I like things to be structured. It’s how I’m wired. I guess it’s some sort of herding instinct that I have inherited. Get the game plan together and execute it. Measure progress. Celebrate the progress. Finish the project. Start the next project. And so on…
I’ve even recently mused about progress in New Albany and lamented about the unstructured and uncoordinated approach. But I realized that despite that, progress had been made. A comment by Randy Smith (All4word) on that posting emphasized a critical point:
100 people 100 miles away from it can see the top of the mountain. And if they all head that way, from time to time their paths will cross. Some will make it to the top and others will not.That's not a "coordinated" strategy, but perhaps the guerilla campaign is more coordinated than you might think. Perhaps not everything has to be coordinated. In fact, what you call coordination has, in past years, seemed to be counterproductive in many ways, undemocratic, and more Astroturf than grass roots.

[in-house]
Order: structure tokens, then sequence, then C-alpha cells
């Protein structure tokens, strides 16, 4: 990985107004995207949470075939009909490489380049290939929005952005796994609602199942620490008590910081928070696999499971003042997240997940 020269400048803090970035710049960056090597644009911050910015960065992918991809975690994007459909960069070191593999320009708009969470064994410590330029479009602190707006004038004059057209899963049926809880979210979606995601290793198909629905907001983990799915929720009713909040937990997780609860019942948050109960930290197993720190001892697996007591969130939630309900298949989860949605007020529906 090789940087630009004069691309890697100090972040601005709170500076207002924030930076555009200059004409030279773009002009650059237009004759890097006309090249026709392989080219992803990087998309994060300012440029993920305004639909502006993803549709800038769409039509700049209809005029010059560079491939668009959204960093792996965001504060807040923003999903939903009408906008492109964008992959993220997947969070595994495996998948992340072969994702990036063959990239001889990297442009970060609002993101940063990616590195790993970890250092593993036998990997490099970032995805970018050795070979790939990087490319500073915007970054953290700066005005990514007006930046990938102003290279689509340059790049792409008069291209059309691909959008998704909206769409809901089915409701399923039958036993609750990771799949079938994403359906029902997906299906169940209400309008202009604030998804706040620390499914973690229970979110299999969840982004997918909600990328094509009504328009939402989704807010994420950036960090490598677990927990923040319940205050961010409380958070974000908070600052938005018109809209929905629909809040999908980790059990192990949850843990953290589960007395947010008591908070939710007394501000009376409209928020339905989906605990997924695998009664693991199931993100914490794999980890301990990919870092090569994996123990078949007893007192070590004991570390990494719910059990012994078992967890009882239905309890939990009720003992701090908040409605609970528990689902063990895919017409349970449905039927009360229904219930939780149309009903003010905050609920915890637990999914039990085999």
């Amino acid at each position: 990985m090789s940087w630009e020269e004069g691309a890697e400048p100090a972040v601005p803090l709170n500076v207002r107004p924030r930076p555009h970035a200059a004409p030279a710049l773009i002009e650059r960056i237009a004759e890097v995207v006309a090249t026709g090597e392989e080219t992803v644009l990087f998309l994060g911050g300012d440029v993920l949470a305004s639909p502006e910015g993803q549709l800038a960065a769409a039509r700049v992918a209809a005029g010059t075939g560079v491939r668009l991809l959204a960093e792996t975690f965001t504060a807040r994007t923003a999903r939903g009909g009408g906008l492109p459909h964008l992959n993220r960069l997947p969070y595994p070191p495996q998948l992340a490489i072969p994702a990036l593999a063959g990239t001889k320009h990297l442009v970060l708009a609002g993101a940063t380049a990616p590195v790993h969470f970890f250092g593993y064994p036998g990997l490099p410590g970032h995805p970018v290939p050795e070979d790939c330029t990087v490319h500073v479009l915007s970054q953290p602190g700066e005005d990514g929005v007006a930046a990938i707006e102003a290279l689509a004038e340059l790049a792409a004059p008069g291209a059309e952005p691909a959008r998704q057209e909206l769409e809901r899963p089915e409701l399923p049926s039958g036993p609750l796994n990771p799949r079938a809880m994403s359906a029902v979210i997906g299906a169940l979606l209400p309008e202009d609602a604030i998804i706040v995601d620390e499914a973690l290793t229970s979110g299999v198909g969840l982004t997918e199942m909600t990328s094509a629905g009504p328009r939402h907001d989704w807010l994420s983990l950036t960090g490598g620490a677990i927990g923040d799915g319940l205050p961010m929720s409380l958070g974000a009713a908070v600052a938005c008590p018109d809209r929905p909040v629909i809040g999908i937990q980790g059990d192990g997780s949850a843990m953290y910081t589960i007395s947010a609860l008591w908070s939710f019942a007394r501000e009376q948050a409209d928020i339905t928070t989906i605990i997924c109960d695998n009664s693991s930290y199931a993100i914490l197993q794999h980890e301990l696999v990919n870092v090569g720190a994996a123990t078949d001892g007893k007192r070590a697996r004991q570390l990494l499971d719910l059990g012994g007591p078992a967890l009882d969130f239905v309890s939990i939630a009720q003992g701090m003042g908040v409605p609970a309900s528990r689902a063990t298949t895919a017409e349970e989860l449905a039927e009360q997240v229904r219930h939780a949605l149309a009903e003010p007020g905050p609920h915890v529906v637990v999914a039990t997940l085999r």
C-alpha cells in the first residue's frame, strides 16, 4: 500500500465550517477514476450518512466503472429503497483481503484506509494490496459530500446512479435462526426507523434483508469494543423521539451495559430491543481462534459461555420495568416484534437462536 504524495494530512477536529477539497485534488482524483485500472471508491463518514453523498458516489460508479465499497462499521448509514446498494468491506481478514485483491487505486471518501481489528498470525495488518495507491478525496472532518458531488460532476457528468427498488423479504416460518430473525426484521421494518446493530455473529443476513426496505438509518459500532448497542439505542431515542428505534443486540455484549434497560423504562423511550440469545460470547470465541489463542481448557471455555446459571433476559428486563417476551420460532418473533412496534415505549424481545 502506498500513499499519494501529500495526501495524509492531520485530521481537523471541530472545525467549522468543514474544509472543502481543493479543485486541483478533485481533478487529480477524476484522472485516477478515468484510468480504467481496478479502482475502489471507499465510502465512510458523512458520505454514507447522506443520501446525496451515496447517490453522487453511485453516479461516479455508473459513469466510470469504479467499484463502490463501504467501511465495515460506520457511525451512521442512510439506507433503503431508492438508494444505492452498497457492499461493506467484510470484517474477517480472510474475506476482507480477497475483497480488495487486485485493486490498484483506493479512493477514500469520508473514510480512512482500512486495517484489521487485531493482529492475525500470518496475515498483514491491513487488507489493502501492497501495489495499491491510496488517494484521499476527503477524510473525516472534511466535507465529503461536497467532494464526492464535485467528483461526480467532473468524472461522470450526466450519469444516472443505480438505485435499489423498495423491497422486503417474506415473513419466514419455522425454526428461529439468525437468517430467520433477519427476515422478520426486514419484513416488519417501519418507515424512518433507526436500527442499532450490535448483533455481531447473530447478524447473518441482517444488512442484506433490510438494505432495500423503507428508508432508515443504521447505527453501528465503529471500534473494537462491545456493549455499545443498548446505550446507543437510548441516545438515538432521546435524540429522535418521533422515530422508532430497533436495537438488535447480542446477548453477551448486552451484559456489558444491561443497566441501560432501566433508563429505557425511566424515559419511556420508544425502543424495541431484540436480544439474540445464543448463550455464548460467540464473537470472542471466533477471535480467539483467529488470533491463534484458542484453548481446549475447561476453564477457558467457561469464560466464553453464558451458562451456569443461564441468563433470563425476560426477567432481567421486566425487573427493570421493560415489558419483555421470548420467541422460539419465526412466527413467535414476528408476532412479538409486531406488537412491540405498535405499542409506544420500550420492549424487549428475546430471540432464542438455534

Thanks Randy. I get it. I really do. In fact, I’ve been part of the guerilla campaign without really knowing it. To further emphasize the point, here is part of some text from a Facebook message I received recently:
Hello, Ted - I've been reading your blog for a few months now. Your blog combined with Historic New Albany and NA Confidential managed to pull another Louisville Resident to the sunny side.
Just wanted to say hello and let you that your efforts to revitalize New Albany aren't going unnoticed. Matt.
No, I did not coordinate with other bloggers or the webmaster at Historic New Albany.com when I launched my blog in 2006. I simply wanted a place to promote a positive image of New Albany, its history and to share the trials and tribulations of my house restoration (32,189 page views later, I think that I can call the effort a reasonable success).
The guerilla campaign is working. If you’ve ever talked to a friend or co-worker about good stuff in New Albany, you’ve been part of it. If you’ve forwarded the link to Historic New Albany.com to someone house shopping, you’ve been part of it. If you’ve ever rigged voting on another website to promote New Albany as the best neighborhood in the region, you’ve been part of it.
Yes, I can see the top of the mountain. And many others can too. I get it. But damn it, I want to measure something!
Actually, I can measure and report something:
224,683 = number of site visits to Historic New Albany.com since November 2006
7,021 = average number of monthly site visits to Historic New Albany.com
Those are nice numbers. Let's keep the guerilla campaign going.
To view site data and a graph, click this link.